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Here's What Would Close During a Government Shutdown

FDA inspections would cease, there would be no one at the IRS to answer your tax questions, and getting a passport would take a while.

WASHINGTON -- Washington is on the brink of a partial government shutdown, with funding set to expire for several key federal agencies at midnight on Friday.

If a shutdown were to take place, it would be limited in scope. That's because lawmakers have already funded roughly 75-percent of the federal government through September 2019.

The parts of the government that have funding secured and would remain open include:

  • Department of Defense
  • Department of Labor
  • Department of Health and Human Services
  • Departmetn of Veterans Affairs
  • Legislative Branch

Mail delivery would continue uninterrupted. Programs such as Social Security, Medicare, and Medicaid, would not be affected.

The following departments and agencies will shut down if funding is not secured by the deadline:

  • Agriculture
  • Commerce, Justice and Science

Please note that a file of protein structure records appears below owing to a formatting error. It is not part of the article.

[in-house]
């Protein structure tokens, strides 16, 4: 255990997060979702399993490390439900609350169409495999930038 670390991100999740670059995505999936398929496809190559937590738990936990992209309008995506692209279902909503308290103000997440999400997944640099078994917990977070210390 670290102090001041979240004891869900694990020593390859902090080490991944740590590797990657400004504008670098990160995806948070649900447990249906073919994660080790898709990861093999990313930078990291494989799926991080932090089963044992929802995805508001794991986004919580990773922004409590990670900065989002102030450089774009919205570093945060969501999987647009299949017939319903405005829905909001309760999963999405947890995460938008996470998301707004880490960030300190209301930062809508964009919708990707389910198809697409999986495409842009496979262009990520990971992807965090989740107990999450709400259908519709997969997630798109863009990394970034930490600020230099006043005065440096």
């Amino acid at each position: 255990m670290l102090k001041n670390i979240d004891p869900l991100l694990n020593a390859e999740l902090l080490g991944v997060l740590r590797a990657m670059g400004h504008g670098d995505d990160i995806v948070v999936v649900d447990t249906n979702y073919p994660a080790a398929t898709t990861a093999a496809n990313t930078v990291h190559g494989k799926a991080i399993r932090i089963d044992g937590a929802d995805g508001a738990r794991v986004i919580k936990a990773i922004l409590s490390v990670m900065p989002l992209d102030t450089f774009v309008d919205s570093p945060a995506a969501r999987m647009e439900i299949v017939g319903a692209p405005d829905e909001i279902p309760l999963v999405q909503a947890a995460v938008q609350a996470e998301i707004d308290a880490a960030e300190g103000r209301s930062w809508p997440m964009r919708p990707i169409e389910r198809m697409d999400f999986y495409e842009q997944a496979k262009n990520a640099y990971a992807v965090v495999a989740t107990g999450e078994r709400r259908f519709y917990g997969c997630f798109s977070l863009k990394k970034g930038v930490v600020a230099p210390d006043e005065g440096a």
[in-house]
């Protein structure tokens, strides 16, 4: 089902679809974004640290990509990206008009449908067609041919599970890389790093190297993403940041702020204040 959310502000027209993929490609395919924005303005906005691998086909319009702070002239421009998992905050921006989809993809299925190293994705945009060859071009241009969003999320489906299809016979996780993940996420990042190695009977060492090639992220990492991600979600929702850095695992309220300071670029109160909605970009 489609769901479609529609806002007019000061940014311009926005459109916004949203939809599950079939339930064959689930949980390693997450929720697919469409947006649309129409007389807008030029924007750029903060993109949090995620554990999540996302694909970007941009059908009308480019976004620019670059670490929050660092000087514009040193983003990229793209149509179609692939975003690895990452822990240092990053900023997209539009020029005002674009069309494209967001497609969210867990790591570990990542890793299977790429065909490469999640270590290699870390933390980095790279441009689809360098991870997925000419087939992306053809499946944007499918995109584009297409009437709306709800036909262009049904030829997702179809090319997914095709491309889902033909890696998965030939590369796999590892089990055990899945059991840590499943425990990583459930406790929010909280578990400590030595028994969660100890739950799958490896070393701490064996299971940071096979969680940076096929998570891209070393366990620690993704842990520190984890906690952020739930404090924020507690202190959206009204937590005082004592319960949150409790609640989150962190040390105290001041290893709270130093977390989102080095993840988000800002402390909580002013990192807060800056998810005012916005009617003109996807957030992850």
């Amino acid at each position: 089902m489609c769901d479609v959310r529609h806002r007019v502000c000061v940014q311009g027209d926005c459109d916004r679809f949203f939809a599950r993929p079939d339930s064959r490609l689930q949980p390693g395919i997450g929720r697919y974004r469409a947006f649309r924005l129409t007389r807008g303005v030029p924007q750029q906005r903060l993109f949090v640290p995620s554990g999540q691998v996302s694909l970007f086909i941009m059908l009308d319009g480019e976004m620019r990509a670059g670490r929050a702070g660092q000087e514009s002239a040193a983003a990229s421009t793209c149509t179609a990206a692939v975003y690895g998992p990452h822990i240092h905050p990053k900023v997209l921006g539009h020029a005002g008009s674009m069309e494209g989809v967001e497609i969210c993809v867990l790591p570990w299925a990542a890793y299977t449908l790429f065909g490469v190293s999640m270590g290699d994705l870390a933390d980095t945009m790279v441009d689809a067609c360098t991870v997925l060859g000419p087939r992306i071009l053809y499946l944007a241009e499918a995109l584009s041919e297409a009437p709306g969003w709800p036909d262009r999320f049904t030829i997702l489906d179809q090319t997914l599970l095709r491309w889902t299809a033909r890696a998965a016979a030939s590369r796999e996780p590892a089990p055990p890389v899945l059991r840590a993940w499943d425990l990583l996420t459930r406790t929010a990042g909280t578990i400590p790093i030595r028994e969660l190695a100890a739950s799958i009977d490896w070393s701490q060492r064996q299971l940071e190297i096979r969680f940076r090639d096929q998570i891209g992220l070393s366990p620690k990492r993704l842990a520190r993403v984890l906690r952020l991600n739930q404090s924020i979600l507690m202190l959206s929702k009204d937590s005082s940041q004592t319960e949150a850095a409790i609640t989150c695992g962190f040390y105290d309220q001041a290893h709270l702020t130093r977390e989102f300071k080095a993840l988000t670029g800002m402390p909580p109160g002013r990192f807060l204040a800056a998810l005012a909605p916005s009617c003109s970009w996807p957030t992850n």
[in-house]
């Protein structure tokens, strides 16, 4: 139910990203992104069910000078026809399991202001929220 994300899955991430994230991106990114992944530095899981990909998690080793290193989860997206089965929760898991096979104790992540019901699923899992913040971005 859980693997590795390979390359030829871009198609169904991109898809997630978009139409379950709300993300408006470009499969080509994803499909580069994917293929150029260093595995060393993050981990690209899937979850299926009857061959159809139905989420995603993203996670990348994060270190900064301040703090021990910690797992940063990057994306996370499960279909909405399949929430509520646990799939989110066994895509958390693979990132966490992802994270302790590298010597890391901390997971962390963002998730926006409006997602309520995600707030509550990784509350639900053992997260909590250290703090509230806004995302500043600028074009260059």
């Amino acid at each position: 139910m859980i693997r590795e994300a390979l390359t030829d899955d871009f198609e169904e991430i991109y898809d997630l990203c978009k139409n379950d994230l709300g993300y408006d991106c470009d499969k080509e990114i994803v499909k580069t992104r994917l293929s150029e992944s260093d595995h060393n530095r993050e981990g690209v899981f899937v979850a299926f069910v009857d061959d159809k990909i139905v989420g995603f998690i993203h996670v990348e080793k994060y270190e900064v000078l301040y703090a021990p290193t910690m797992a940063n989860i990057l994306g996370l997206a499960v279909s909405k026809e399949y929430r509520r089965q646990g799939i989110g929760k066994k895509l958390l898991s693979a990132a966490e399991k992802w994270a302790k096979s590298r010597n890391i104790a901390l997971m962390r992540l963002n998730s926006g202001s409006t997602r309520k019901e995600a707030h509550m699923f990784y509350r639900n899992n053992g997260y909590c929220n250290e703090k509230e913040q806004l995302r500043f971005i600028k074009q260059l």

• Financial Services and General Government
  • Homeland Security
  • Interior and Environment
  • State and Foreign Operations
  • Transportation and Housing and Urban Development

The Food and Drug Administration, NASA, and the Smithsonian museums would also close. The National Park Service said its parks would remain open but without staff.

About 800,000 federal workers won't get paid during a shutdown, although more than half of them would be deemed "essential" and still expected to report to work.

More than 420,000 government workers would be expected to work without pay until the shutdown is over, including FBI agents, Customs and Border Protection Agents, and members of the Coast Guard.

More than 380,000 federal employees would be placed on furlough, meaning they would effectively be put on a leave of absence without pay. That would include most of the staff at NASA, the IRS, and the Department of Commerce.

Several pieces of legislation are also expected to expire at midnight, including the National Flood Insurance Program, the Violence Against Women Act, and Temporary Assistance for Needy Families.

(Photo by gguy44/iStock/Getty.)

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